AS/COA Online - Brazilian Corruption Crackdown Causes More Ministerial Shakeups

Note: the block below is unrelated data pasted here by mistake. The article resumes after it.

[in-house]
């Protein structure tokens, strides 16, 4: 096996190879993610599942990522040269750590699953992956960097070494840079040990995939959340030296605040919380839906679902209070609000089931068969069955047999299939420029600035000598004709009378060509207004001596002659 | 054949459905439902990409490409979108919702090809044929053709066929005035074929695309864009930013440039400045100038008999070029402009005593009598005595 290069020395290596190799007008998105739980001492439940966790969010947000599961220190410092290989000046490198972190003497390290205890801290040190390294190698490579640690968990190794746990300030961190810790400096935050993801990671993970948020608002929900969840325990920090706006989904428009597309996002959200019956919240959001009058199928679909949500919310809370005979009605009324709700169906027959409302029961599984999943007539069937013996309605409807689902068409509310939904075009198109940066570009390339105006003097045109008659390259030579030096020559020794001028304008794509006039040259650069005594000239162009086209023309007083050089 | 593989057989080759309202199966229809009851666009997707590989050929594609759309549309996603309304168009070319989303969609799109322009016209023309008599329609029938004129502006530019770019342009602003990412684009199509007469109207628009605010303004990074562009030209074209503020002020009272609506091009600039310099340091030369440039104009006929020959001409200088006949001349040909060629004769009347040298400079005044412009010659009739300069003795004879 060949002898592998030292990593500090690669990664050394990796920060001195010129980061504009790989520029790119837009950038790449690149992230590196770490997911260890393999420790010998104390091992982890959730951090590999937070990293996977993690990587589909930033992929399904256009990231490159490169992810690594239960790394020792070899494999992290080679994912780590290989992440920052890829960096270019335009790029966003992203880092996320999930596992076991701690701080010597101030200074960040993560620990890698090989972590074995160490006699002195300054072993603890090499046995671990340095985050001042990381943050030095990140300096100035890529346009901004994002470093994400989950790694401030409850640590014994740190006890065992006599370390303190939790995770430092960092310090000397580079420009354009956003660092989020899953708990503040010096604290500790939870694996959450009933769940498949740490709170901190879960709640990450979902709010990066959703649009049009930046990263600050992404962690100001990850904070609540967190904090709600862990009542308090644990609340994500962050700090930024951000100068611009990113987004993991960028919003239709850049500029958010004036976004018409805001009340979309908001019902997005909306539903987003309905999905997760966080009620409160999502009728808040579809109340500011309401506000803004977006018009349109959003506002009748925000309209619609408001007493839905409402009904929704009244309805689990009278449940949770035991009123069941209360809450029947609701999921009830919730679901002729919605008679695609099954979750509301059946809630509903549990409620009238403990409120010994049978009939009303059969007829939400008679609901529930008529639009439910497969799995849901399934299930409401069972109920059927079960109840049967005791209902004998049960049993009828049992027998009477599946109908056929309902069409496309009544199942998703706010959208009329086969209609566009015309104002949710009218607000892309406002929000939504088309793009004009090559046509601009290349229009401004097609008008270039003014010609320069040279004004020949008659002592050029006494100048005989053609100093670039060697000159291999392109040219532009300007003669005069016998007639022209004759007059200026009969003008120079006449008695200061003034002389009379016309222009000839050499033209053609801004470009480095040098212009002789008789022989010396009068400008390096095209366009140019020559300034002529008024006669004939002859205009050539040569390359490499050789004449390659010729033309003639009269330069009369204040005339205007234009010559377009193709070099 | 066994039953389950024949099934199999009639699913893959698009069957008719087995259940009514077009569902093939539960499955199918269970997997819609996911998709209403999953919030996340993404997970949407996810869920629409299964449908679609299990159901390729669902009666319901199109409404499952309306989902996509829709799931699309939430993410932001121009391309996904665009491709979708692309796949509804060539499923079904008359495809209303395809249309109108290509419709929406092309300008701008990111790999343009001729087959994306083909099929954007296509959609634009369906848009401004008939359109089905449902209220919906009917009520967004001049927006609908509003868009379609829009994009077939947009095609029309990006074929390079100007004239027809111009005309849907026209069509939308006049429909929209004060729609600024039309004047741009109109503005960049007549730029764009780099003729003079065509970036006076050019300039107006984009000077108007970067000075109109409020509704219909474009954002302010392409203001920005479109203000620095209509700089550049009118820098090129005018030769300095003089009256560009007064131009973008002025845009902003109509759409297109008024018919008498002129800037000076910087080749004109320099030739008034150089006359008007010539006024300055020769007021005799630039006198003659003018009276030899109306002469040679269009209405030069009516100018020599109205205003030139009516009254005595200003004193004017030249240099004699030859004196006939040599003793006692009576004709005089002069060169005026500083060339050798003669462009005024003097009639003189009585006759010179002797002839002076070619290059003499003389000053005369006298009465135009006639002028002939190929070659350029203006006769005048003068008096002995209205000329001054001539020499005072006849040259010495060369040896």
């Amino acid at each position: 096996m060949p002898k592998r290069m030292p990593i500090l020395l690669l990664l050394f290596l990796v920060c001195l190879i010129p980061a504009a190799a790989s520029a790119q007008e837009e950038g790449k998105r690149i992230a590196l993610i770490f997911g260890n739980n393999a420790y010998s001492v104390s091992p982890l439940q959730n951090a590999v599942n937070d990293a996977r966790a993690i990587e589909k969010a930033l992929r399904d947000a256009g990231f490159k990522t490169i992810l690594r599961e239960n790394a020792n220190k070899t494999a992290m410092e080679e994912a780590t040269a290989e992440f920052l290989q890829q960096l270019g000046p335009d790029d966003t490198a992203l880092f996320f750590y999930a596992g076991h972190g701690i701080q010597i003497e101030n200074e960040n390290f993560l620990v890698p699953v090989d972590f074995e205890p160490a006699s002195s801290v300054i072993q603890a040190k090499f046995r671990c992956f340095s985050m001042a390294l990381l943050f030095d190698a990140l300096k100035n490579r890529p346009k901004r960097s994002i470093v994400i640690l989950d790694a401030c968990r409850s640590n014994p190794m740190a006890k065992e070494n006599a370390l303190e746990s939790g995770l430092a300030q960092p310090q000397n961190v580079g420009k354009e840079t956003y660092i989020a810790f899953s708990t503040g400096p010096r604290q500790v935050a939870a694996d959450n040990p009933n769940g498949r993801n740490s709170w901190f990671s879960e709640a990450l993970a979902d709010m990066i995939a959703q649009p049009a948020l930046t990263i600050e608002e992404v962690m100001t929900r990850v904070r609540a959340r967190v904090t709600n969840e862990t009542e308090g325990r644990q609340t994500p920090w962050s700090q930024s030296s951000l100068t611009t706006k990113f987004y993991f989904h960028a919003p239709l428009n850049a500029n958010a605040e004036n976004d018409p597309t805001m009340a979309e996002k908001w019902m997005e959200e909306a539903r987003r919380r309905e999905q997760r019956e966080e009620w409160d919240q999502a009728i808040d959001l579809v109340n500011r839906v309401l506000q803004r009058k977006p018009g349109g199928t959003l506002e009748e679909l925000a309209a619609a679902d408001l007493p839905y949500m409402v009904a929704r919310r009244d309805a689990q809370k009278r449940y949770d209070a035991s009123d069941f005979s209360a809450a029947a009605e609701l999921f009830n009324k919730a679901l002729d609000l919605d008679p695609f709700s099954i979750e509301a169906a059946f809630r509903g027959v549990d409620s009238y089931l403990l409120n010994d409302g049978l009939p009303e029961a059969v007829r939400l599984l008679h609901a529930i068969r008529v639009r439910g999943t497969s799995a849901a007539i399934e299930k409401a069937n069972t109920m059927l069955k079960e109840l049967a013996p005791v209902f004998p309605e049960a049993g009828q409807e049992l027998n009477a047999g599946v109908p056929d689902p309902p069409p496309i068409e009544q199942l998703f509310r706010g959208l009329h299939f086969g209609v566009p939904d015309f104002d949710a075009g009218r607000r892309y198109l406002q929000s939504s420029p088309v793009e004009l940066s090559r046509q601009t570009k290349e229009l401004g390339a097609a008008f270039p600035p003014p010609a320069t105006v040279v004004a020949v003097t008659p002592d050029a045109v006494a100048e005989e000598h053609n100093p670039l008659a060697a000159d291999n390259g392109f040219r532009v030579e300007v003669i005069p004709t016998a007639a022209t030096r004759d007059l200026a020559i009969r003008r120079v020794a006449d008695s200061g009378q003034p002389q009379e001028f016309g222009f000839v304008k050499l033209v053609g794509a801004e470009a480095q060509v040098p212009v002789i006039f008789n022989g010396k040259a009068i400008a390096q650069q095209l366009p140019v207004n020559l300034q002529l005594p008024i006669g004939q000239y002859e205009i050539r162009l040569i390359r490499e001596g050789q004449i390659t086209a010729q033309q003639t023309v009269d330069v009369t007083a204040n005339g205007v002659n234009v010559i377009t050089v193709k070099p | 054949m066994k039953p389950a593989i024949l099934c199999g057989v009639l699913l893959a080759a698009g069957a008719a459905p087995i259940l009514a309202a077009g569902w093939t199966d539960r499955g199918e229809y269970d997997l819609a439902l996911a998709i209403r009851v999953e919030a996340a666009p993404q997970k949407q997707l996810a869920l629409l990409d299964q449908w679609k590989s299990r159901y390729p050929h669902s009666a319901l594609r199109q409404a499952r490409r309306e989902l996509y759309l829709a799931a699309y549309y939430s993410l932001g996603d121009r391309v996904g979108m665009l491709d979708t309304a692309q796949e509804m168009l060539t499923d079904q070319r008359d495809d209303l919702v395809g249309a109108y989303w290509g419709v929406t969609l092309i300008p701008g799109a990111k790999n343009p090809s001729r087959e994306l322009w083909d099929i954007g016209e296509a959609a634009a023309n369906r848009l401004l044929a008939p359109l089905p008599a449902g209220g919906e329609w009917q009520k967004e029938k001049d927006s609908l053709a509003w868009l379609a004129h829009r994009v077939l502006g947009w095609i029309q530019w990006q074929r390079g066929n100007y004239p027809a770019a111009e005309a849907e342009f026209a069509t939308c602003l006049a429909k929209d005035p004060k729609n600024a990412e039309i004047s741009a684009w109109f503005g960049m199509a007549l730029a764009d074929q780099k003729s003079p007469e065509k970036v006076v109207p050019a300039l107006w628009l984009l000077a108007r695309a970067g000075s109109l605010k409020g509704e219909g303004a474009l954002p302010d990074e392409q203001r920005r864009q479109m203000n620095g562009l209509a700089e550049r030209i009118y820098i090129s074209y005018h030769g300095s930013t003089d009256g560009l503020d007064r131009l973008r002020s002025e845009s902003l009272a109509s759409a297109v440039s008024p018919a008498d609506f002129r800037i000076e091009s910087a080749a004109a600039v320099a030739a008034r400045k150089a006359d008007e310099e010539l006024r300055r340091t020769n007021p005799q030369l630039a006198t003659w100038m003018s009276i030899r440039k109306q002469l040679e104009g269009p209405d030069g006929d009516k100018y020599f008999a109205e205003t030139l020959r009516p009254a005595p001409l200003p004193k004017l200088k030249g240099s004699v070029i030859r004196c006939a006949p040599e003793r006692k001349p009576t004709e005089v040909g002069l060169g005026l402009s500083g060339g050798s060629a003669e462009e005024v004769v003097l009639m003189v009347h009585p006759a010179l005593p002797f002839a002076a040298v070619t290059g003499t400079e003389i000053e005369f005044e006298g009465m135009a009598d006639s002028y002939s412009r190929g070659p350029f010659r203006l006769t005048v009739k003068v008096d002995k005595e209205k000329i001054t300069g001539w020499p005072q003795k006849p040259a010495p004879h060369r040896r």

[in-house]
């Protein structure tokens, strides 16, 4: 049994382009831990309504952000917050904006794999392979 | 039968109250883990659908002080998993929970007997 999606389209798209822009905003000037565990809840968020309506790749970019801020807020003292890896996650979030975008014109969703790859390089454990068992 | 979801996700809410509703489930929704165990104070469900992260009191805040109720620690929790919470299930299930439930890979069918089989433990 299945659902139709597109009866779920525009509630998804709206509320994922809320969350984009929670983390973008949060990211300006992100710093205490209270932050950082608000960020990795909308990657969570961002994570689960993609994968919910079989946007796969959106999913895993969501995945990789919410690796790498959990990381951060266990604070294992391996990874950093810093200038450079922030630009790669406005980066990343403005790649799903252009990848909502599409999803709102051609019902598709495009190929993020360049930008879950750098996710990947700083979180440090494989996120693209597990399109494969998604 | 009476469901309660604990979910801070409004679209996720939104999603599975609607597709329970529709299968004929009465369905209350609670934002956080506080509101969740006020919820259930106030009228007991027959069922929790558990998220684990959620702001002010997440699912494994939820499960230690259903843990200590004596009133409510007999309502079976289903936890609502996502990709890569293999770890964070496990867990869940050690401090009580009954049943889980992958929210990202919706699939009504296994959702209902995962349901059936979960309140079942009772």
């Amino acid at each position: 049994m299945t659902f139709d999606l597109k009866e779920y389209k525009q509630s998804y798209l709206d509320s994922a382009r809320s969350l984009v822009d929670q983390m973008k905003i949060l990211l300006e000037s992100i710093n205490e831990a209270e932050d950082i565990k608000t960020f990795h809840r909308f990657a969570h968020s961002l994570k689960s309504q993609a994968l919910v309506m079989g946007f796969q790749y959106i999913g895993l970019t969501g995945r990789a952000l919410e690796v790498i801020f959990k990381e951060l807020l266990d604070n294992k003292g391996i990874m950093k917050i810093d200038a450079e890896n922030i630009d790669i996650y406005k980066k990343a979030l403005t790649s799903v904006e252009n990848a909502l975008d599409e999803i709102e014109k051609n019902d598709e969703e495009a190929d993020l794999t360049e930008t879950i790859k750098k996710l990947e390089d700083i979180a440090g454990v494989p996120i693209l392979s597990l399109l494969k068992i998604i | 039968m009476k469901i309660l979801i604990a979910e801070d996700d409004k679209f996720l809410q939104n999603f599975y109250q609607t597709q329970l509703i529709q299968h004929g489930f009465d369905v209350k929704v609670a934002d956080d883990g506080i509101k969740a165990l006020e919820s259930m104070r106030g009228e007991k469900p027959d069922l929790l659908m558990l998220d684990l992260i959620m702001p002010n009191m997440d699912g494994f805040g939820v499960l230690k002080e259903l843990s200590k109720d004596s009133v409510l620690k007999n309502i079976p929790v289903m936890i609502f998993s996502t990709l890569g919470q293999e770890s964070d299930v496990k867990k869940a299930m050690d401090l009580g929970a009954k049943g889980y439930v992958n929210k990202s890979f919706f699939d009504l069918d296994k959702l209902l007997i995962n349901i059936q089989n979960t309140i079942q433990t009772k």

Brazilian President Dilma Rousseff may be learning that fighting crime doesn’t come easy. Her efforts to root out political corruption have caused a string of cabinet shakeups. This week brought more woes, with Agriculture Minister Wagner Rossi becoming the third of Rousseff’s ministers to step down amid corruption allegations and the fourth to leave his post since Rousseff took office just over seven months ago. Despite her attempts to cut unnecessary spending and select senior officials based on merit rather than political connections, she has seen public approval fall six points since March to 67 percent. That figure would undoubtedly make many heads of state around the world jealous, but disapproval also doubled to 25 percent while the approval rating for her government slipped from 56 to 48 percent. Moreover, Rousseff’s corruption crackdown is sparking a rebellion in the coalition that includes her Worker’s Party (PT), which could lead to legislative roadblocks. As The Economist put it: “Brazil’s president may find that the price of trying to clean up politics involves forgoing reforms the country needs.”

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